Obituary Omissions

I sat back and sipped my coffee.  It wasn’t good for my nerves, but the taste was comforting.  This was where I was supposed to meet my contact to get the remaining items I needed for the trip.  I was going away forever.  The circumstances did not allow me to pack my things and say goodbye to my loved ones.  No closure would be provided for any party.  This would be an open ended story with no possibility for resolution.  And it was the worst for me, because not only did I know that everyone I loved had to deal with the grief of my death, but I also knew that it was a lie.

A man walked into the diner and stopped at the front counter to survey the scene.  I suspected he was looking for me, but I didn’t want to draw more attention to myself, so I instead returned my attention to my coffee.  Eventually he came at sat across from me.  The waitress follow him and asked him his drink order.  He took coffee as well.

“I put a suitcase in the trunk of your car” the man said.  “It has clothes in it, some cash, and your new ID.  Also your ticket.  Flight leaves at seven tonight, so you’ll need to get on your way.”

“Do you meet with people in diners a lot?”

“I try not to meet people in public at all.  But usually, this sort of thing is planned and everyone has a chance to get their affairs in order before they leave.”  He looked down at my cup.  “Coffee’s good here?” he asked.

“Not bad.  This is a diner, so probably just from a package.”

He nodded in agreement as the waitress arrived with his cup and poured the coffee for him.  I didn’t know what else to say to him so instead I just watched him prepare his coffee.  One creamer, two Equal packets.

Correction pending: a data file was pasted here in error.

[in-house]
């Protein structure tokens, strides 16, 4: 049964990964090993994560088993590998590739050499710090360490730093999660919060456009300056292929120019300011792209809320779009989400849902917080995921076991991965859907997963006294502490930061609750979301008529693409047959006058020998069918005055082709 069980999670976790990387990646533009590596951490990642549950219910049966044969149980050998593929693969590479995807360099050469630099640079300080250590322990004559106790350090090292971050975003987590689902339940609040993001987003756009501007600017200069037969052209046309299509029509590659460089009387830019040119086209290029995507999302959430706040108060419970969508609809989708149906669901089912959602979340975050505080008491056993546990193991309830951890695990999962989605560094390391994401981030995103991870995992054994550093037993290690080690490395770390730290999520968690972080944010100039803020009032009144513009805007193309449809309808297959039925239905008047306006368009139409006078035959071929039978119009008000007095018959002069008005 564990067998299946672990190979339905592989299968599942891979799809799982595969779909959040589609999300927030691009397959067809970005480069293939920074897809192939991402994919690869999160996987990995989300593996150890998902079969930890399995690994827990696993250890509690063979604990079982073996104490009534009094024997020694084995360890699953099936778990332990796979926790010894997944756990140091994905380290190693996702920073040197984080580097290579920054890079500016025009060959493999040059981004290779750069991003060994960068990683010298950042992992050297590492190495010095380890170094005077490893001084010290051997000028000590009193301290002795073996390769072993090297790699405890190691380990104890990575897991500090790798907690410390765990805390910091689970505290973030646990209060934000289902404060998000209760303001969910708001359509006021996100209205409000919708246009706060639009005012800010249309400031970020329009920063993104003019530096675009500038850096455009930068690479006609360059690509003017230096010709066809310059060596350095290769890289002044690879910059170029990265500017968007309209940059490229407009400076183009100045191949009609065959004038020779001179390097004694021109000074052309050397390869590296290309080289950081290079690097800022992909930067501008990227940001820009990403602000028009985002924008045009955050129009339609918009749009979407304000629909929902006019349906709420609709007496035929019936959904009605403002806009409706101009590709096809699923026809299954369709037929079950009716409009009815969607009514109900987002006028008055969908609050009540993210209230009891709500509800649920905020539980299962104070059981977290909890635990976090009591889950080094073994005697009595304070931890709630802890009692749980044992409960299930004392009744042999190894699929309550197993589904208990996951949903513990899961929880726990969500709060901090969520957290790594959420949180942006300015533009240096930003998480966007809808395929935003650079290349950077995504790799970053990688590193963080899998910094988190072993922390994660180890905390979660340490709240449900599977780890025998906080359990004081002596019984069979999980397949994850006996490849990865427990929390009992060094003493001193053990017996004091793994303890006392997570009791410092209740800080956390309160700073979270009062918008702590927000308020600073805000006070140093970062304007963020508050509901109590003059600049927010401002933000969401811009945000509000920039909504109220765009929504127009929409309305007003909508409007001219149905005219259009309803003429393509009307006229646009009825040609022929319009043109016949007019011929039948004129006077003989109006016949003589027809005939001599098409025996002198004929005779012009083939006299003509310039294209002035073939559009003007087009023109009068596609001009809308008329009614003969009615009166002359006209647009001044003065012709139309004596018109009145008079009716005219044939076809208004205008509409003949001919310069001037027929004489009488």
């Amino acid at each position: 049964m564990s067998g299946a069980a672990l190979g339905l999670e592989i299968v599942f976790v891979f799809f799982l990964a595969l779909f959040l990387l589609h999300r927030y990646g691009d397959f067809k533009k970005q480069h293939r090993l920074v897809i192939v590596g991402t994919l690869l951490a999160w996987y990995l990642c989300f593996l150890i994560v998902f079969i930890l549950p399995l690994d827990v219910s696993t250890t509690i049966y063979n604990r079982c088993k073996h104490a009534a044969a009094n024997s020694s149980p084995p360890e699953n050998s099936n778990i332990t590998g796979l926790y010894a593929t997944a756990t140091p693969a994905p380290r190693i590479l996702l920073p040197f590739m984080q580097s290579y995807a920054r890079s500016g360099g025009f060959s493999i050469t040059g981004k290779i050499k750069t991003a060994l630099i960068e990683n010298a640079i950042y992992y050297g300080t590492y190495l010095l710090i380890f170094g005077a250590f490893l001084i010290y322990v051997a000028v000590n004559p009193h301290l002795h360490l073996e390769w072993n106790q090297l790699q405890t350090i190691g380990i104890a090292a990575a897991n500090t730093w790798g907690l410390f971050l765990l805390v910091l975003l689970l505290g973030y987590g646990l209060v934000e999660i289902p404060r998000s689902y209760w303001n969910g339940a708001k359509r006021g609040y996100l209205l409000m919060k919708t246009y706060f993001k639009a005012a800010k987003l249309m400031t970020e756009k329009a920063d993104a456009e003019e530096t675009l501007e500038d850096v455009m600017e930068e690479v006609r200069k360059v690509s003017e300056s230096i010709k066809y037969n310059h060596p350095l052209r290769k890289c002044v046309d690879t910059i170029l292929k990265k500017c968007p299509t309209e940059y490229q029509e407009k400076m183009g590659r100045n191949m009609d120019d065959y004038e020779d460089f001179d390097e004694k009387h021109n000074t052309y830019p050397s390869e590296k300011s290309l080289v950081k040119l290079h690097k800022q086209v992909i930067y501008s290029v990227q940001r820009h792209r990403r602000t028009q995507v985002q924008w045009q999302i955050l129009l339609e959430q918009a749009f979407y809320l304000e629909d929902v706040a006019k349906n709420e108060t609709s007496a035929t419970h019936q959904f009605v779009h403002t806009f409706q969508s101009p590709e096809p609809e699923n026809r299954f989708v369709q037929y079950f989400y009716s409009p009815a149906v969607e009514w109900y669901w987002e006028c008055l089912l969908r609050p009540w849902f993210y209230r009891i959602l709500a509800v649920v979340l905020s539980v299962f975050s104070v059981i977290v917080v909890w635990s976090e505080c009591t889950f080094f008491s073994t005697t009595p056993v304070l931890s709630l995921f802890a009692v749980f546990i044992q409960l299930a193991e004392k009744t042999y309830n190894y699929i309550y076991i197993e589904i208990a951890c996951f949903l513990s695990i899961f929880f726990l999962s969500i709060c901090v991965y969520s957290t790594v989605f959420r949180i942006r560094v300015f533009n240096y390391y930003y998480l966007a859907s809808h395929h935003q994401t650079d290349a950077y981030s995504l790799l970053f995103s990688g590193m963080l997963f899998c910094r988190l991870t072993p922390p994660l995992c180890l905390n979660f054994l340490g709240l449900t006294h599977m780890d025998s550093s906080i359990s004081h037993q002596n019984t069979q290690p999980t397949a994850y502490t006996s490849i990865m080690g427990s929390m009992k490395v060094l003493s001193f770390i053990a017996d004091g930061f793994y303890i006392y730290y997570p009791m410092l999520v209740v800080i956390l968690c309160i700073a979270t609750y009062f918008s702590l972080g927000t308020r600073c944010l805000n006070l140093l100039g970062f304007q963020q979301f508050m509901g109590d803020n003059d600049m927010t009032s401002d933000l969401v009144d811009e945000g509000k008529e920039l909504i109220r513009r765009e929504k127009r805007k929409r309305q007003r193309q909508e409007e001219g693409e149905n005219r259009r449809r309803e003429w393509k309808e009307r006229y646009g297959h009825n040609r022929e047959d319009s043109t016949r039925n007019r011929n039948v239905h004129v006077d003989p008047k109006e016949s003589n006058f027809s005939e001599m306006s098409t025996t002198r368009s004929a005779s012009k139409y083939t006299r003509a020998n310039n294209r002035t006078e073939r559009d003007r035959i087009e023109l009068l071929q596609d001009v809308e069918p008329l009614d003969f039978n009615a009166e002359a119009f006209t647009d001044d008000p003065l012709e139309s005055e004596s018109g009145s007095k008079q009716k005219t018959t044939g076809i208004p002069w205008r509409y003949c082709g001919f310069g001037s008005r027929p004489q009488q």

“Finish that cup and then you should leave.  It’s going to take you at least two hours to get to the airport, and you want to plan for any delays.  The folks on the other end won’t have time to wait if you miss your flight.”

I nodded.  I didn’t want to disappoint them.

When my coffee was gone, I shook the man’s hand and thanked him.  He nodded and told me to be careful.  I drove in silence, sinking deep into my own thoughts and trying to hold back the tears.  I knew this was all for the best.  I’d seen what would have happened if I stayed, but the pain was still strong.  I thought about my family, my wife and my sons.  I thought about my brother and my sisters and my father.  As I thought of all those I had to leave behind, I wondered what my obituary would read.  I hadn’t read many of them in my life, not really an interest of mine, but I did know the basic format.  It included those I was survived by and those that proceeded me in death.  Sometimes you would read about what the person was known for, what his or her hobby was.  Mine was woodworking.  I built and sold some furniture as a side job, and I had gained some notoriety for it.  What the obituary wouldn’t include though was how much I cared for my family and friends.  Sure it could mention my good qualities, but there wouldn’t be anything about the lengths I was willing to go to protect those that I love.  What the obituary writer and my family and my friends were unaware of was that I was going to save the world, and if they knew who I really was they would be in danger.

In response to The Daily Post’s writing prompt: “In Loving Memory.”


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